The NAS is a private nonprofit corporation organized under a charter granted by Congress and signed by President Lincoln. Its primary business is performing studies, approximately 90% of which are funded by government contracts. These studies are short-term, generally taking from a year to three years to complete, although some produce follow-up work. In almost all cases, the government contract funds both clerical and professional staff on these studies. When the funding for a study expires, all staff on the study, clerical and professional, must find new positions or their employment with NAS terminates. Traditionally, many staffers are able to find positions elsewhere in the NAS, although a substantial number do not continue working at the NAS.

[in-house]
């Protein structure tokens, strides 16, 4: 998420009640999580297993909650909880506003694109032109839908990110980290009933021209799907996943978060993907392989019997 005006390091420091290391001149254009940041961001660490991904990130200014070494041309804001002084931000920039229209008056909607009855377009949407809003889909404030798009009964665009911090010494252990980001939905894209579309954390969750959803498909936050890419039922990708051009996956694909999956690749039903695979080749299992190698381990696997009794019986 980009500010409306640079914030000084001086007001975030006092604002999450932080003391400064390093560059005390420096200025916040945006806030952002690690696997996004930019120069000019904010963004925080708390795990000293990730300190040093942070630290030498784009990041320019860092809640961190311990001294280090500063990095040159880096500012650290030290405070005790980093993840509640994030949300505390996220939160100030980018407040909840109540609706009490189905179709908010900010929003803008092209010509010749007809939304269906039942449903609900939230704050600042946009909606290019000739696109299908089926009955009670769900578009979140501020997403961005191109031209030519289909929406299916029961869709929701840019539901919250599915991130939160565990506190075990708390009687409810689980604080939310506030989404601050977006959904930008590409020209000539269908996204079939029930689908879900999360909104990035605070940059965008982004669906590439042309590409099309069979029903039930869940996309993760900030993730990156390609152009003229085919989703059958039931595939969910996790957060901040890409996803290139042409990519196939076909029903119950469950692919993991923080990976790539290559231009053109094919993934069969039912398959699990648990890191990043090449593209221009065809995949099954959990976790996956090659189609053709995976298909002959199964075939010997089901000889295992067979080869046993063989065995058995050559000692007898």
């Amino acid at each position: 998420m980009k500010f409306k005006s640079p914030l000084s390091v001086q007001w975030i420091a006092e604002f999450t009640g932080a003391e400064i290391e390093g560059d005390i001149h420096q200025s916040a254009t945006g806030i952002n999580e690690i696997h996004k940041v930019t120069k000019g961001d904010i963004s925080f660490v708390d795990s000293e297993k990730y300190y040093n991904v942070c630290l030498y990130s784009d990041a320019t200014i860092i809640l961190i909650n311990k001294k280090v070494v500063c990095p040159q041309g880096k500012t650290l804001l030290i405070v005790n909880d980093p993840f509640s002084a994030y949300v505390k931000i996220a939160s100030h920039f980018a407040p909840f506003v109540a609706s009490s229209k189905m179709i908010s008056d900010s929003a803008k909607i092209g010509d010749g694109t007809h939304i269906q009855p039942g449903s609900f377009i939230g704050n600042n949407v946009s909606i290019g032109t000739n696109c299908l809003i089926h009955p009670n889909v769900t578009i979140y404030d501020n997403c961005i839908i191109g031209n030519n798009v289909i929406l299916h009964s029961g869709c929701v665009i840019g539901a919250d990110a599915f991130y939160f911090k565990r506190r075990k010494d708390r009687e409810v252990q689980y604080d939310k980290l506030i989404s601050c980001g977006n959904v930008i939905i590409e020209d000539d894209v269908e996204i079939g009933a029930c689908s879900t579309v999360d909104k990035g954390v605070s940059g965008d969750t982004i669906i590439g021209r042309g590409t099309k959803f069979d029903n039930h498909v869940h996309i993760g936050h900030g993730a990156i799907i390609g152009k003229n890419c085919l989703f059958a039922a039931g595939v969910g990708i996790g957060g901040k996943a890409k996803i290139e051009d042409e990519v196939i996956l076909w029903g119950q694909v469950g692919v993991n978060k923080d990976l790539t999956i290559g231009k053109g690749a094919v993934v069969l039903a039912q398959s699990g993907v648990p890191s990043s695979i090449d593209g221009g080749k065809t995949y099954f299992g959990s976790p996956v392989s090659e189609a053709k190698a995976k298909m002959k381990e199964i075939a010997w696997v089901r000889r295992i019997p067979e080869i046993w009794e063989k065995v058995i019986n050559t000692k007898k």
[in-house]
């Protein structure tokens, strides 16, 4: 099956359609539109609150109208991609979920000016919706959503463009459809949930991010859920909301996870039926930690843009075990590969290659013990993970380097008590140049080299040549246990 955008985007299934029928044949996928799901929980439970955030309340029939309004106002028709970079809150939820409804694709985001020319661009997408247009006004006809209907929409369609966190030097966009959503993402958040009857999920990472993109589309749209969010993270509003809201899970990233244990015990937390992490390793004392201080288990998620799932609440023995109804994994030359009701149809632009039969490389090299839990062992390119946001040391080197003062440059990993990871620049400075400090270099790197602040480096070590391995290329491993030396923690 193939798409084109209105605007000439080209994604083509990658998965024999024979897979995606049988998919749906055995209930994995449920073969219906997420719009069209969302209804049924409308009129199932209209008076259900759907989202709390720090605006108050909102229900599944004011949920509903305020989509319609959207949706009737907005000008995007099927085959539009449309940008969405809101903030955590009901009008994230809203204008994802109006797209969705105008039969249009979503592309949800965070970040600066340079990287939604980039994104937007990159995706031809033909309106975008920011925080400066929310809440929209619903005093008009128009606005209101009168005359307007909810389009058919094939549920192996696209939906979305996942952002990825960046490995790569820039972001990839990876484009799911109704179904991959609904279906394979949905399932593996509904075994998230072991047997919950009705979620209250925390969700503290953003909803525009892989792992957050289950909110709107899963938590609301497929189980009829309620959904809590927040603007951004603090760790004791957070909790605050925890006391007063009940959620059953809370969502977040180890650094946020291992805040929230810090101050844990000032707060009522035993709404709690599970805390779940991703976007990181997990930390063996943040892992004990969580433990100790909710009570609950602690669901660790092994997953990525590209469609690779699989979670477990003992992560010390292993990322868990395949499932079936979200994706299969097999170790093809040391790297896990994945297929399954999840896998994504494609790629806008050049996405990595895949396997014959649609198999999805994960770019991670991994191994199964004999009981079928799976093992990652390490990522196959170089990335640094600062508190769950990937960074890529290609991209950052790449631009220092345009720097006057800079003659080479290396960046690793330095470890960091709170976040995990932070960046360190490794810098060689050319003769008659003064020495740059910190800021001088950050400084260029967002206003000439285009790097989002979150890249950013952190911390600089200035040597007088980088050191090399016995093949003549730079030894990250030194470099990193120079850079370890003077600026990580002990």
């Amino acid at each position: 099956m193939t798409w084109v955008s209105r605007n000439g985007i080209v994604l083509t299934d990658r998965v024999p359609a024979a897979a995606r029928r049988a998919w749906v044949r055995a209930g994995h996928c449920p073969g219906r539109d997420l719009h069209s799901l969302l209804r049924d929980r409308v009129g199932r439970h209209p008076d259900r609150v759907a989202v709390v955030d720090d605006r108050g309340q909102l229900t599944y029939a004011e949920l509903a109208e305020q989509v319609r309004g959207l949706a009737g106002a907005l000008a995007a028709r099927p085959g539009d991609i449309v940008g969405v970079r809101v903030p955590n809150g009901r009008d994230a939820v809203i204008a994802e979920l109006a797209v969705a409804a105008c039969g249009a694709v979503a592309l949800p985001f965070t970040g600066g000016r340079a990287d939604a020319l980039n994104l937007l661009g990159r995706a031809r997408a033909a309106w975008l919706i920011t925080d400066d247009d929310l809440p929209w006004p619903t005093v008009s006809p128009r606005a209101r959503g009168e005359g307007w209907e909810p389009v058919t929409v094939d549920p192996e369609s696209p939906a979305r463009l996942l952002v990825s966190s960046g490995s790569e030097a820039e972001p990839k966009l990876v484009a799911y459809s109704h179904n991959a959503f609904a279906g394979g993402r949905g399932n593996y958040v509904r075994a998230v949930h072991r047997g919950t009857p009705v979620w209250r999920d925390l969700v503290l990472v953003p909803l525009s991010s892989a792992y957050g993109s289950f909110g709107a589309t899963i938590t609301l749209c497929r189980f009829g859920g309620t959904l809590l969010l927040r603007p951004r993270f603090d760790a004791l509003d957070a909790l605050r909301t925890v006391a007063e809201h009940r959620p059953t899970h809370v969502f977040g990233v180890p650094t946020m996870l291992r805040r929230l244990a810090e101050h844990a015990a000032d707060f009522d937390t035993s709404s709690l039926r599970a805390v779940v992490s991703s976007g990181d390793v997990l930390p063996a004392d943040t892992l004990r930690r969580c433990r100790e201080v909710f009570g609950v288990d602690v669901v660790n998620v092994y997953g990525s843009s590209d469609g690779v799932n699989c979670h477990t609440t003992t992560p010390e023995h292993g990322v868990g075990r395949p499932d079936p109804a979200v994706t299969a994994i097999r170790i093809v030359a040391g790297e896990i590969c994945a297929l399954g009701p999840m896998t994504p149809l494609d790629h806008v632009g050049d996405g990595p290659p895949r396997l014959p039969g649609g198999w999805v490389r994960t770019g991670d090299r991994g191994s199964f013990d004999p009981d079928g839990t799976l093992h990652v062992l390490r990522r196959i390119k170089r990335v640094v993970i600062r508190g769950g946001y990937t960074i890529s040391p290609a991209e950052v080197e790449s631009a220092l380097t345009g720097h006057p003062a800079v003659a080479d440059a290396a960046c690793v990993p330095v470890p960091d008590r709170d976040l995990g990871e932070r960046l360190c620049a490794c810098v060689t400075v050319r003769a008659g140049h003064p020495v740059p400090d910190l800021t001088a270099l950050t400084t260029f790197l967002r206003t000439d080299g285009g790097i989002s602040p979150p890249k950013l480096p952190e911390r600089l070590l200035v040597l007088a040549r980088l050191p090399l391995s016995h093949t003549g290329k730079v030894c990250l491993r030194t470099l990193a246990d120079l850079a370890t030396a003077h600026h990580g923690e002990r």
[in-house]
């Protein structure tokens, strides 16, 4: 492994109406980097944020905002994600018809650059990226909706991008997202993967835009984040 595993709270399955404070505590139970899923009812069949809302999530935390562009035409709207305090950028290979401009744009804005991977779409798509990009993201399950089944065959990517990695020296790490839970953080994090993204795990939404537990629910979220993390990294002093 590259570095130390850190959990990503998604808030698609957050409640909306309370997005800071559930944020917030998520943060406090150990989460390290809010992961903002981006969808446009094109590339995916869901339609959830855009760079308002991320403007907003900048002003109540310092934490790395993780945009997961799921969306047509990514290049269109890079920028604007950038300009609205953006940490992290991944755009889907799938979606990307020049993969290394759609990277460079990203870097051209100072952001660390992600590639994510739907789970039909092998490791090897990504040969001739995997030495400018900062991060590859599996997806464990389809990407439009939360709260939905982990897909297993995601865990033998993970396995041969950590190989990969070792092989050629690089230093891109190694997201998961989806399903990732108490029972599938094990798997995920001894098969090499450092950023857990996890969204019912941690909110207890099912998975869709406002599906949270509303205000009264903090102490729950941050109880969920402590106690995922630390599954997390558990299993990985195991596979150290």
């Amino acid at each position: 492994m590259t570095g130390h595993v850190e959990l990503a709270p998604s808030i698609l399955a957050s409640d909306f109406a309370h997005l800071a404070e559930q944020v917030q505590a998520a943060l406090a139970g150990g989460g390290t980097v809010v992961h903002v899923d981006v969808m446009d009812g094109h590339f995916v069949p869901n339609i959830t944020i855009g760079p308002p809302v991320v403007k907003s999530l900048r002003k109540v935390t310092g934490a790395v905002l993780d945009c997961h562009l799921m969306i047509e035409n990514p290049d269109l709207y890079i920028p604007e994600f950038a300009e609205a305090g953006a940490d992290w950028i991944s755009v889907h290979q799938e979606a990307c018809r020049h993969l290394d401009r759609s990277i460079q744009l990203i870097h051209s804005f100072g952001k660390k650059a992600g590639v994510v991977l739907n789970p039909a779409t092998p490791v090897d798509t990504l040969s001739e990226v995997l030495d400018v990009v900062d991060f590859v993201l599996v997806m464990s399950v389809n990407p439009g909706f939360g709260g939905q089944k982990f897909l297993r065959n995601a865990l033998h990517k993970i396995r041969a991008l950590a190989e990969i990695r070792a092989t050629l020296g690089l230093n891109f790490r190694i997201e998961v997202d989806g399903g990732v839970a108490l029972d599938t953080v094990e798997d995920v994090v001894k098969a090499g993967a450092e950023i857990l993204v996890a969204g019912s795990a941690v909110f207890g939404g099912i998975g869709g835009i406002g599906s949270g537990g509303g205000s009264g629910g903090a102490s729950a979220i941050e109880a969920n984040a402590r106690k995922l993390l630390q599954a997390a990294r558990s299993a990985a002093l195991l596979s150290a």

Each study is assigned to a major unit within the NAS, and is staffed by qualified people within that unit or by qualified people hired from outside the NAS. Accordingly, positions at the NAS are filled in one of two ways: (1) someone from within the unit may be selected without internal posting or external advertising, or (2) someone may be selected after posting the opening within the NAS and advertising in the Washington metropolitan area.
Plaintiff was employed in clerical positions in various parts of the NAS from August 5, 1974, to May 31, 1991.
From June of 1981 to June of 1982, plaintiff worked in the Administrative Office under Louis Cranford, the Director of that office. Although her title was Administrative Assistant/Financial Technician (Financial Technician), she was essentially the secretary for that office of three persons (including plaintiff). Her position level was grade 8.